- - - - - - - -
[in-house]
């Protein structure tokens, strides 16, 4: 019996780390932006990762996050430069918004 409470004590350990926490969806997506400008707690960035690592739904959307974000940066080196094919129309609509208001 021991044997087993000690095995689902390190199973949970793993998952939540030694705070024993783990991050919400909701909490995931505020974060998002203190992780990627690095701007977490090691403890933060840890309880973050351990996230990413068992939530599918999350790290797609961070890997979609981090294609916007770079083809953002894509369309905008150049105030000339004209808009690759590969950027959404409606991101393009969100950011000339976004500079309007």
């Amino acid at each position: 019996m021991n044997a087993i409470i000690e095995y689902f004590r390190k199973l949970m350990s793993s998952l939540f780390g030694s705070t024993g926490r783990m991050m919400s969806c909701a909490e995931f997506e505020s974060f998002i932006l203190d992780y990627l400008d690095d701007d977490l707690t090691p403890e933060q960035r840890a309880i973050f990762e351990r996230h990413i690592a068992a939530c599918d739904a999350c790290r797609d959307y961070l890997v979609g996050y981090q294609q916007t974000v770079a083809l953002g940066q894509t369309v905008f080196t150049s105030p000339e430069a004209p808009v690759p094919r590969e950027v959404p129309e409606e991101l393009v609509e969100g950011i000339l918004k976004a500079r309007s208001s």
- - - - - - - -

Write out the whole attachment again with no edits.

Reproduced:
[in-house]
């Protein structure tokens, strides 16, 4: 019996780390932006990762996050430069918004 409470004590350990926490969806997506400008707690960035690592739904959307974000940066080196094919129309609509208001 021991044997087993000690095995689902390190199973949970793993998952939540030694705070024993783990991050919400909701909490995931505020974060998002203190992780990627690095701007977490090691403890933060840890309880973050351990996230990413068992939530599918999350790290797609961070890997979609981090294609916007770079083809953002894509369309905008150049105030000339004209808009690759590969950027959404409606991101393009969100950011000339976004500079309007």
């Amino acid at each position: 019996m021991n044997a087993i409470i000690e095995y689902f004590r390190k199973l949970m350990s793993s998952l939540f780390g030694s705070t024993g926490r783990m991050m919400s969806c909701a909490e995931f997506e505020s974060f998002i932006l203190d992780y990627l400008d690095d701007d977490l707690t090691p403890e933060q960035r840890a309880i973050f990762e351990r996230h990413i690592a068992a939530c599918d739904a999350c790290r797609d959307y961070l890997v979609g996050y981090q294609q916007t974000v770079a083809l953002g940066q894509t369309v905008f080196t150049s105030p000339e430069a004209p808009v690759p094919r590969e950027v959404p129309e409606e991101l393009v609509e969100g950011i000339l918004k976004a500079r309007s208001s």